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Samyutta Nikaya
IV. Salayatana Vagga
35: Salayatana Samyutta
Pannasaka Tatiya
2. Lokakamaguna Vagga

The Connected Discourses of the Buddha
IV. The Book of the Six Sense Bases
35: Connected Discourses on the Six Sense Bases
The Third Fifty
2. The World and Cords of Sensual Pleasure

Sutta 116

Pathama Loka-Kama-Guna Suttam

Going to the End of the World

Translated by Bhikkhu Bodhi

"OBhikkhu Bodhi 2000., The Connected Discourses of the Buddha (Wisdom Publications, 2000)
This selection from The Connected Discourses of the Buddha: A Translation of the Samyutta Nikaya by Bhikkhu Bodhi is licensed under the Creative Commons Attribution-NonCommercial-NoDerivs 3.0 Unported License.
Based on a work at http://www.wisdompubs.org/book/connected-discourses-buddha.
Permissions beyond the scope of this license may be available at http://www.wisdompubs.org/terms-use.

 


[93] [1188]

[1][pts] "Bhikkhus, I say that the end of the world cannot be known, seen, or reached by travelling.

Yet, bhikkhus, I also say that without reaching the end of the world there is no making an end to suffering."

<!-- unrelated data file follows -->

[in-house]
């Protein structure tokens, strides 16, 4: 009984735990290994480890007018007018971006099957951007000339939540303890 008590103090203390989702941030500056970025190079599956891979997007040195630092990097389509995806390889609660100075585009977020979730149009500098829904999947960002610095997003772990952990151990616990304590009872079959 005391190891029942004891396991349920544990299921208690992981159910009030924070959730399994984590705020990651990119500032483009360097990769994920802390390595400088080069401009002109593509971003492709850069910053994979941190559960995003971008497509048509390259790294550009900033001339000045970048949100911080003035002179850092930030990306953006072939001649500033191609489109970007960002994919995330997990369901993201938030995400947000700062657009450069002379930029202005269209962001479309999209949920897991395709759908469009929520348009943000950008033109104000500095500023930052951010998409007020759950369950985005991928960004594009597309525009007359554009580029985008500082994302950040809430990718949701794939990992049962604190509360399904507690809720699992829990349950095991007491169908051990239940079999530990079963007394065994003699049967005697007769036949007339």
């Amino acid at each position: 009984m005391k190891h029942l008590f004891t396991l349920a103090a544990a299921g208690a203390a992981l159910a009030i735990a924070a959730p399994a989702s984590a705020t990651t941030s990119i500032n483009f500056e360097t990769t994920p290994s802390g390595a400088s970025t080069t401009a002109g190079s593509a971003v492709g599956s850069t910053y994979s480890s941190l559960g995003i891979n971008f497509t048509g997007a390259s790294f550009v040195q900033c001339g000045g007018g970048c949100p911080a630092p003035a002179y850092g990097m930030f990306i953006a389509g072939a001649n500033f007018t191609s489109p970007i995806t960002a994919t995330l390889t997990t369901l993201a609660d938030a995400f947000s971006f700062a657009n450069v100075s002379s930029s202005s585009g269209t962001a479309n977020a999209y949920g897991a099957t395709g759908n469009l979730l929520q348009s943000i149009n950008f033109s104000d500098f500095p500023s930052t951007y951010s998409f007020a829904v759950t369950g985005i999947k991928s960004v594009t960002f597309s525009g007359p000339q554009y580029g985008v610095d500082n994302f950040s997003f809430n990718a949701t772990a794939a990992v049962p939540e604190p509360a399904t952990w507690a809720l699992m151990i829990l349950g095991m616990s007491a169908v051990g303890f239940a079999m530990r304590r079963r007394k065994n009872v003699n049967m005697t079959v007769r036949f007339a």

Having said this, the Blessed One rose from his seat and entered his dwelling.

Then, soon after the Blessed One had left, the bhikkhus considered:

"Now, friends, the Blessed One has risen from his seat and entered his dwelling after reciting a synopsis in brief without expounding the meaning in detail.

Now who will expound in detail the meaning of the synopsis that the Blessed One recited in brief?"

Then they considered:

"The Venerable Anandais praised by the Teacher and esteemed by his wise brothers in the holy life; the Venerable Ananda is capable of expounding in detail the meaning of this synopsis recited in brief by the Blessed One without expounding the meaning in detail.

Let us approach him and ask him the meaning of this."

Then those bhikkhus approached the Venerable Ananda and exchanged greetings with him, after which they sat down to one side and told him what had taken place, [94] adding:

"Let the Venerable Ananda expound it to us."

[The Venerable Ananda replied:]

"Friends, it is as though a man needing heartwood, seeking heartwood, wandering in search of heartwood, would pass over the root and trunk of a great tree standing possessed of heartwood, thinking that heartwood should be sought among the branches and foliage.

And so it is with you venerable ones: when you were face to face with the Teacher you passed by the Blessed One, thinking that I should be asked about the meaning.

For, friends, knowing, the Blessed One knows; seeing, he sees; he has become vision, he has become knowledge, he has become the Dhamma, he has become the holy one; he is the expounder, the proclaimer, the elucidator of meaning, the giver of the Deathless, the lord of the Dhamma, the Tathagata.

That was the time when you should have asked the Blessed One the meaning.

[95] As he explained it to you, so you should have remembered it."

"Surely, friend Ananda, knowing, the Blessed One knows; seeing, he sees; he has become vision ... the Tathagata.